• It's an interesting point Rafael. I do remember Poor But Happy and know that the owner shut it down after all those years due to the increase in trolls looking for sex and drugs. With regards to journalism, I think potentially there's a whole story to pursue in terms of the sensationalism here because even the most serious outlets can be charged as guilty of this of course. So, let me ask you this, do you think that given the amount of bloodletting, drugs and terror that have taken place over the years in Colombia, people are jaded to these facts and need them to be presented in a "sensationalist" fashion in order to get the news out there? It could be a possiblity.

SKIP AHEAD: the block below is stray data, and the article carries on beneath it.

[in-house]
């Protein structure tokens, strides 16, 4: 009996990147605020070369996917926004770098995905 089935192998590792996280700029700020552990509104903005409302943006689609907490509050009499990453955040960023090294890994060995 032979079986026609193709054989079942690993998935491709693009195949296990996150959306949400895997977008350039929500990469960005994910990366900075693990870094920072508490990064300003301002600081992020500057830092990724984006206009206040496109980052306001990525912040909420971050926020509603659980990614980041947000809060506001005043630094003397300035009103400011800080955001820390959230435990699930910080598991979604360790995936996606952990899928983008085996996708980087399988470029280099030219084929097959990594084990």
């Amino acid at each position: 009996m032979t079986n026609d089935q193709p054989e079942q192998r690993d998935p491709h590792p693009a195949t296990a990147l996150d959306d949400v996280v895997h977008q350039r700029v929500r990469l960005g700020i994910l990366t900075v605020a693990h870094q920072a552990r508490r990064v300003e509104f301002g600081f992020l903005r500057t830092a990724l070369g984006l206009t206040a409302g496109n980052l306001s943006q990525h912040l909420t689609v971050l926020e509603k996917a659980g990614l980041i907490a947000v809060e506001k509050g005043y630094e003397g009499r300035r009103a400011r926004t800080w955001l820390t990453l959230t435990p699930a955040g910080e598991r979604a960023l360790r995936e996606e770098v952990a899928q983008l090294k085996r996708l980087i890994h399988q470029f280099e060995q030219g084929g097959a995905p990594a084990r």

With regards to Septimo Dia there, the greatest crime was that there seemed to be no "hilo conductor" through the whole episode which linked the sections together once you see and hear about the entrapment and amarillismo that took place. It really was just a vague tapestry of short stories loosely connected in an attempt to both thrill and outrage the audience. The desire to "inform" which of course is our role as journalists, was visibly absent.

      • You could potentially be right. I think, from my perspective, that Colombians are "used" to things not working properly so there's an over-abundance of negativity in the news as this is what people wants/ are familiar with. I think that's in a way people like to be in this state of fear. Another way to put it is the criticism of US news outlets compared to how events are reported in other countries. It's like they want people to be afraid. (A point aside, it would be cool to see a study to see if any of this is actually true).